Lowry backs his pal but opts out of friendly kickabouts
Shane Lowry won't join the chorus of condemnation levelled at Rory McIlroy for injuring himself in a soccer kickabout with his friends - but he has no plans to indulge in the big-ball game any time soon.
Lowry, 28, is a huge sports fan and with his Gaelic football heritage from All-Ireland-winning dad Brendan and his uncles, he loves to watch a good match in any code.
He does admit to bringing a - whisper it - rugby ball with him on golf trips, and even an O'Neill's football, but that's where he draws the line.
"At a tournament, me and Neil (Manchip, his coach) always bring a rugby ball. We might even bring an O'Neill's, but I wouldn't play any matches with my friends, like a weekly five-a-side. No chance," he says.
Part of that decision is Lowry's own experience of being sidelined because of a wrist injury he suffered in December 2011.
That cost him a four-month absence from tournament play and he will do all he can to avoid a repeat injury.
Lowry does, however, feel sympathy for Rory McIlroy and appreciates that his pal will be getting some stick for taking what many would see as an unjustifiable risk given the time of year and the huge tournaments to come.
"If you get injured, no matter what you're doing, it's not ideal, you're just there, and you just have to work towards a date. That's what I did when I was injured.
"Obviously he was out playing football with his mates.
"It's something that some people will say he shouldn't be doing but I'm one that says if he wants to do it, if he enjoys doing it, what's wrong with that?
"Obviously his career's suffering now because of it, but it's not the end of the world. No one's after dying," said Lowry.
They say sportsmen live in their own little bubble but Lowry has a broad perspective on life, particularly after the Berkeley balcony tragedy which claimed the lives of six students and injured seven others.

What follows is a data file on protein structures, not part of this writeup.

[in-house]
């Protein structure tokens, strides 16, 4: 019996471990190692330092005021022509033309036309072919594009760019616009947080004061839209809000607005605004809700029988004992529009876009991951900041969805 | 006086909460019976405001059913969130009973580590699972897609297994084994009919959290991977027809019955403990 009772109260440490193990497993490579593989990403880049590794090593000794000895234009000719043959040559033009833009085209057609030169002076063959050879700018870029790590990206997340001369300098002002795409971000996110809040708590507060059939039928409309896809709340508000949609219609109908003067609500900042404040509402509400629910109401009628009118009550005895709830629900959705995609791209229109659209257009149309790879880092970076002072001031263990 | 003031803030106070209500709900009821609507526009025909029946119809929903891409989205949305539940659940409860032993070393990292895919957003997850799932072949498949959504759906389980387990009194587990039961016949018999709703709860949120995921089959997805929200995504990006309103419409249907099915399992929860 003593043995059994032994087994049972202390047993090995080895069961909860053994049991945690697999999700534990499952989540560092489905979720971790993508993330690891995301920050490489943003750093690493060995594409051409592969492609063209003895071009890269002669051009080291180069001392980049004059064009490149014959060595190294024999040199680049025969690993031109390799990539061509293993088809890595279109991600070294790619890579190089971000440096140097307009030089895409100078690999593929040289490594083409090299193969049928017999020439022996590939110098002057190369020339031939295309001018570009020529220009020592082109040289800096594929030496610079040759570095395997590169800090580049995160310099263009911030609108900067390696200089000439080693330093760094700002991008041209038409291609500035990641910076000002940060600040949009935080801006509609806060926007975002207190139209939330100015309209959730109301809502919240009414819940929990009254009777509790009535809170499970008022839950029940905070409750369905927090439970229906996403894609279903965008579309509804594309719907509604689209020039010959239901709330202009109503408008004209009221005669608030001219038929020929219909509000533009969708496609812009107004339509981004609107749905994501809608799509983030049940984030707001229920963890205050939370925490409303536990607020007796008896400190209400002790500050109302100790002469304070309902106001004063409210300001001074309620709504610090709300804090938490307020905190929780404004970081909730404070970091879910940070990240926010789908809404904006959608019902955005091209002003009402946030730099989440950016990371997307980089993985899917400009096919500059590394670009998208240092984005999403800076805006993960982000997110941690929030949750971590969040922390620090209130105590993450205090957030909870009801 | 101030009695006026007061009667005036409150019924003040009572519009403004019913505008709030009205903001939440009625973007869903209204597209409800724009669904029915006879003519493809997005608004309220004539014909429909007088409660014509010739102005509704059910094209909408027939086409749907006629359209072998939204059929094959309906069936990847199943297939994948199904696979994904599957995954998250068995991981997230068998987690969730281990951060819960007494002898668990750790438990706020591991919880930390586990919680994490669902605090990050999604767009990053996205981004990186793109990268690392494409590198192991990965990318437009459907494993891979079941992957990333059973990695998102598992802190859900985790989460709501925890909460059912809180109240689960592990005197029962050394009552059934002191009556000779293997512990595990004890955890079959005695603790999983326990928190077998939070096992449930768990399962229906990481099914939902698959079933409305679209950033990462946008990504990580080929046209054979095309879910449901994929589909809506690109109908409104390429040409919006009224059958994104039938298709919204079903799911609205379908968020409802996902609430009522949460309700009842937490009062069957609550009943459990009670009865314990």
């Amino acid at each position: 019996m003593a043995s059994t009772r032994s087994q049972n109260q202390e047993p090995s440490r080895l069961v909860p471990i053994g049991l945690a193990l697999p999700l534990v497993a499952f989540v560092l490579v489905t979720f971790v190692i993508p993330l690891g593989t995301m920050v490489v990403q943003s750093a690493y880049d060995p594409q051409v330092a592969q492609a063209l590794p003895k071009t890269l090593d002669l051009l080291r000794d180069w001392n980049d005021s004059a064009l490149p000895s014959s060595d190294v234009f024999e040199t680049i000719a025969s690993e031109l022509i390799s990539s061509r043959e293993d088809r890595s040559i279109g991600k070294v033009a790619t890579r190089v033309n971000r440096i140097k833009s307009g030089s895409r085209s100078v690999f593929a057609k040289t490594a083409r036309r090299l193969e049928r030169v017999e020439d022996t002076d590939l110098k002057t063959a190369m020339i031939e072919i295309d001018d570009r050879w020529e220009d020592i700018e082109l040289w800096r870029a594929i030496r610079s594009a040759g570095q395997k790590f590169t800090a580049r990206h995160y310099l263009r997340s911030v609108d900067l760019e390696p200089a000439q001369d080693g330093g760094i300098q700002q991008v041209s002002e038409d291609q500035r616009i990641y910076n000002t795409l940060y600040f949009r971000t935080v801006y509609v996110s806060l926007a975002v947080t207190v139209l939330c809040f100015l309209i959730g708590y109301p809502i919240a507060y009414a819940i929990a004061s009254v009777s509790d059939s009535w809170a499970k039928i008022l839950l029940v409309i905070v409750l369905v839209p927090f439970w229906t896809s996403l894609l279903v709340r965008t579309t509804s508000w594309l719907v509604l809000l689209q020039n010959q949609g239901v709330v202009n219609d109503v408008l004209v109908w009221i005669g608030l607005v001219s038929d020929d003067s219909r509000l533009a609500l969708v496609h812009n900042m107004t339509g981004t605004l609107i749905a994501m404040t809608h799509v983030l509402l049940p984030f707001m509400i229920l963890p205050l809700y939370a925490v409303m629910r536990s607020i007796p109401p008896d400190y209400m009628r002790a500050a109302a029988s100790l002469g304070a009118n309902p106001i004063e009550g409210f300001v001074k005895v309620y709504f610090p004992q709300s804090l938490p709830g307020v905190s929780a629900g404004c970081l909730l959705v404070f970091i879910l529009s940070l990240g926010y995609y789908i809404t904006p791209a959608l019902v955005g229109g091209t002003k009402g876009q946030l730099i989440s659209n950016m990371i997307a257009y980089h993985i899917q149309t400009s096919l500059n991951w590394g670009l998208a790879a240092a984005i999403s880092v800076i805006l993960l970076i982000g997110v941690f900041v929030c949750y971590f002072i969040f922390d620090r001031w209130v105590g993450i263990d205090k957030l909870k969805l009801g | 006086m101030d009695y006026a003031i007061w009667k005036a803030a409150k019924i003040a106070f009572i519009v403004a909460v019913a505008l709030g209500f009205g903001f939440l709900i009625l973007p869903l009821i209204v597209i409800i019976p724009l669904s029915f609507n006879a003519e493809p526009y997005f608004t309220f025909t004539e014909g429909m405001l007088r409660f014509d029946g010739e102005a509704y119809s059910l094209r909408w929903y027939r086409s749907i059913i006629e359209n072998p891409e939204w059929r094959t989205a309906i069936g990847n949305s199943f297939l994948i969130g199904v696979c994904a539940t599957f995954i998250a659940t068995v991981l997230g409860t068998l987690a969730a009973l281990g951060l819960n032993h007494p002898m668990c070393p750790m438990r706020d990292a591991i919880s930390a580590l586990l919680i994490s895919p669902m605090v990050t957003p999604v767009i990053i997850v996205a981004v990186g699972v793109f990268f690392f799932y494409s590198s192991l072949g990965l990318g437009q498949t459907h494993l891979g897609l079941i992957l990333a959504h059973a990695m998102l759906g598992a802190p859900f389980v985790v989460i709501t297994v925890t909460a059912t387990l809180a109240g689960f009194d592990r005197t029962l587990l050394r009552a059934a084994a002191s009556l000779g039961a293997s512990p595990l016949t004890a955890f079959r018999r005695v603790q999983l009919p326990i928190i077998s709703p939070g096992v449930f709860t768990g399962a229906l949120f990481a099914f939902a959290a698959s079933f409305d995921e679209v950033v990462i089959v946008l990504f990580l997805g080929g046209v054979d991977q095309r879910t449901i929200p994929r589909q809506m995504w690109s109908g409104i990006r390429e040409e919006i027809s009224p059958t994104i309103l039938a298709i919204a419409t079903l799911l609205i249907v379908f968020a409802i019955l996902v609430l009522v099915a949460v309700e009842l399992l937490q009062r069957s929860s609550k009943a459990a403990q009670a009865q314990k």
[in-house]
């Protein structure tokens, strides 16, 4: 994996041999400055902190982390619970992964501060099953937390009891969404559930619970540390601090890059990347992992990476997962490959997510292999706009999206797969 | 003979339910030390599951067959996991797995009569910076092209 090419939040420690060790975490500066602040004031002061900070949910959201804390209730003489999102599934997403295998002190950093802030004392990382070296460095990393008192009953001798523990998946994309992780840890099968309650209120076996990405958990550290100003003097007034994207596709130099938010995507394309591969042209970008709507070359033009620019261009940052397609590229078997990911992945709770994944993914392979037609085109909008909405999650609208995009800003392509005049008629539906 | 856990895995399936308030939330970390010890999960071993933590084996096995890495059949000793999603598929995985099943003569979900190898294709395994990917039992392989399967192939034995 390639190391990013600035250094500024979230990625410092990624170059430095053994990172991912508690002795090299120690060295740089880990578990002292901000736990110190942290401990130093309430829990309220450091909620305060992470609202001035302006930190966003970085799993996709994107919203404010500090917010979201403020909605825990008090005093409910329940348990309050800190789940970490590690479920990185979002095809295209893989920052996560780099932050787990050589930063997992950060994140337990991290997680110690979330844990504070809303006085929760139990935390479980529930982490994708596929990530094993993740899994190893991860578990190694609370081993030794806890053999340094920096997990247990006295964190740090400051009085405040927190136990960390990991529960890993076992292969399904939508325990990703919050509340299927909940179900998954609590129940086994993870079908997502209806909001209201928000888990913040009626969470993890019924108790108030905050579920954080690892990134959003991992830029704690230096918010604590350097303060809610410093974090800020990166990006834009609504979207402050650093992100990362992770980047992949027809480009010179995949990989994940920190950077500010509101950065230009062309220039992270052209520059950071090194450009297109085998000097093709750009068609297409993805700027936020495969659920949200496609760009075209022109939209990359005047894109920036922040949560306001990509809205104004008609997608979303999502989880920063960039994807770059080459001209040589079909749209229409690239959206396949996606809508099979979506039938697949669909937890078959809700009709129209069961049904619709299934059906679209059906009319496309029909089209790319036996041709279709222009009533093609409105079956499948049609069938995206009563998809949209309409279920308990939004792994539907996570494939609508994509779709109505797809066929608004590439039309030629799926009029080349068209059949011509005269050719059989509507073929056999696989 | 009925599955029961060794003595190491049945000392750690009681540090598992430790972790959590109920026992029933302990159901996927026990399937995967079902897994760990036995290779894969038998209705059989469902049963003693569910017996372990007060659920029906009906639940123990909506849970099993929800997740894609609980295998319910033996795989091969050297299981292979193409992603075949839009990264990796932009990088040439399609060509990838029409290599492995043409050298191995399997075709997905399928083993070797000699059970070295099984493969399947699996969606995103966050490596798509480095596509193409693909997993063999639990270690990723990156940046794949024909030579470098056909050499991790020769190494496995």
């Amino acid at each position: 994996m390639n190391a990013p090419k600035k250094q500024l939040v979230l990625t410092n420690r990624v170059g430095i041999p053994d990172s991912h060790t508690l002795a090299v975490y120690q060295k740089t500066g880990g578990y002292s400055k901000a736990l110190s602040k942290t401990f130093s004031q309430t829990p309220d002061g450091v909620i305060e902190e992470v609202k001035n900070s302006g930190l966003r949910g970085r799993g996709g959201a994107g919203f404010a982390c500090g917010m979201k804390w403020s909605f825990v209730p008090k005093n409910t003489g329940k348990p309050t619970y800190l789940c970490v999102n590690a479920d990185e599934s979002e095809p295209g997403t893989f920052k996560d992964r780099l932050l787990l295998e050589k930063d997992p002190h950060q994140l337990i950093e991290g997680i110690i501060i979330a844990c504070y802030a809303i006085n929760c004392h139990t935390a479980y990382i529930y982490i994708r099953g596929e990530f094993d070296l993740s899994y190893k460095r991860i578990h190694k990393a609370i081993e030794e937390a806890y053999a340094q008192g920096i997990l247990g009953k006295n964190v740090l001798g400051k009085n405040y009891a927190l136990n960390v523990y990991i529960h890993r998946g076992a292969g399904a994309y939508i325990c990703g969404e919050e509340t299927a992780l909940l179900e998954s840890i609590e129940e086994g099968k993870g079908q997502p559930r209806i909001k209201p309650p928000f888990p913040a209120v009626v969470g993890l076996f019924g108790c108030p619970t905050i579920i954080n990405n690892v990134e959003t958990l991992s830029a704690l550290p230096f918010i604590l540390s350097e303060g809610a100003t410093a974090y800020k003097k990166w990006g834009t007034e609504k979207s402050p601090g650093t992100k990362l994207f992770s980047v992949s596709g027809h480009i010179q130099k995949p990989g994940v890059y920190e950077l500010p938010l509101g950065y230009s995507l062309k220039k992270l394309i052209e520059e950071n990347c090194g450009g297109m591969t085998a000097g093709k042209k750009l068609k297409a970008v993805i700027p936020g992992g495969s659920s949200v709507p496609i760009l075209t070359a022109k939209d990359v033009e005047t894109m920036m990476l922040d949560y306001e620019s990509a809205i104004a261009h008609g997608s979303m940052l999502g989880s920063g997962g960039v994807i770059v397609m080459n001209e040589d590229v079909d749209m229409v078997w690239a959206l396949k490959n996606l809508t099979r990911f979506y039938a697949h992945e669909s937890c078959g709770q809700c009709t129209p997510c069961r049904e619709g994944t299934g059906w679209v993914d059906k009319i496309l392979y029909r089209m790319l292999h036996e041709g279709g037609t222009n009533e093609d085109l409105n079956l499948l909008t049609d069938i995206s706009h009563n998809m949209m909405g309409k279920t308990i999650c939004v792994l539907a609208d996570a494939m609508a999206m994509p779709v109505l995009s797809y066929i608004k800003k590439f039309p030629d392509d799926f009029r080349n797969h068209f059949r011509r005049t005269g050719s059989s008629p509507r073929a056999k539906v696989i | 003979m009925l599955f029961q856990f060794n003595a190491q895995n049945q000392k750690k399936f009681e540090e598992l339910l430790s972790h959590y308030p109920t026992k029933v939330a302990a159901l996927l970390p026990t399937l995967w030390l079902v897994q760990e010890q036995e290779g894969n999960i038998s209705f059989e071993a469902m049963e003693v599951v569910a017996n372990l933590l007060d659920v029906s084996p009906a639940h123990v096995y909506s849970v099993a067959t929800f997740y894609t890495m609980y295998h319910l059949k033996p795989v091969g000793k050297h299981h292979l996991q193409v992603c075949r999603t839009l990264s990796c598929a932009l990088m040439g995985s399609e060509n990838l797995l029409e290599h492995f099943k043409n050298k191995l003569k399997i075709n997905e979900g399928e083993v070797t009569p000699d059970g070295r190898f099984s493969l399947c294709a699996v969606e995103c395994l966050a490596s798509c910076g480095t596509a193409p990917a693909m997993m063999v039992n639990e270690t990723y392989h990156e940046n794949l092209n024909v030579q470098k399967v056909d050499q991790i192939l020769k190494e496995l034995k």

The Offaly man wore black through the four days of the US Open as a sign of mourning for the students and their families.
Lowry alluded to that tragedy when he discussed McIlroy's situation, and there can be no arguments that by comparison, the ankle injury is a minor setback, albeit newsworthy in golf circles.
On the career front, Lowry also takes a balanced view, and wants to call a halt to speculation in relation to his prospects of winning a Major championship.
A tied-ninth finish in the recent US Open at Chambers Bay and a similar position in last year's Open Championship at Hoylake represents significant progress in his six years as a tournament professional.
Encouraging as it is, for Lowry the stats are not enough to justify a growing sentiment that a Major breakthrough is imminent.
He plays the Scottish Open at Gullane this week and looks forward to the Open at St Andrews next week with reasonable optimism, but said: "I'm definitely not at the stage in my career where I have an eye on Majors.
"I think people are getting very carried away, so I think this talk about me winning Majors has to stop.
"I've finished ninth twice in two Majors, I've only played in 10 Majors and St Andrews will be my 11th. I'm still at an early stage in my Majors career but I'm not saying I can't go and win it. I definitely can go and win it.
"I don't mind people talking about it, I just won't listen to it."
Therein lies a mixture of self-confidence and realism.
Lowry tasted success in the 2009 Irish Open which he won as an amateur and again in the 2012 Portugal Masters.
He admits he wants to win a tournament soon, and despite his happy-go-lucky outer demeanour, inside there's a warrior filled with a desire to plunder all before him.
"Well, there's nothing like winning. It's been a while since I had that feeling.
"I get jealous of other guys winning. I'm really desperate to win again myself, but I think I'm at the stage now where, OK, I'm desperate to win, but I feel I'm not putting that extra pressure on myself that's stopping me from winning," he said.
At 46th in the world rankings and 23 on the Race To Dubai, Lowry has a platform to make a big impression on both sides of the Atlantic.
First on the agenda is the Scottish Open at Gullane which hosts a star-studded field including Phil Mickelson, Justin Rose, Pádraig Harrington, and Graeme McDowell.
Lowry's focus is on contending for the title there and leaving St Andrews on the back burner until Monday.
"Scotland's a massive tournament, there's a lot of big players playing and world ranking points available, and a lot of Race To Dubai money available as well," he said.
Shane Lowry is a Brand Ambassador for Heatons Group under the Kartel banner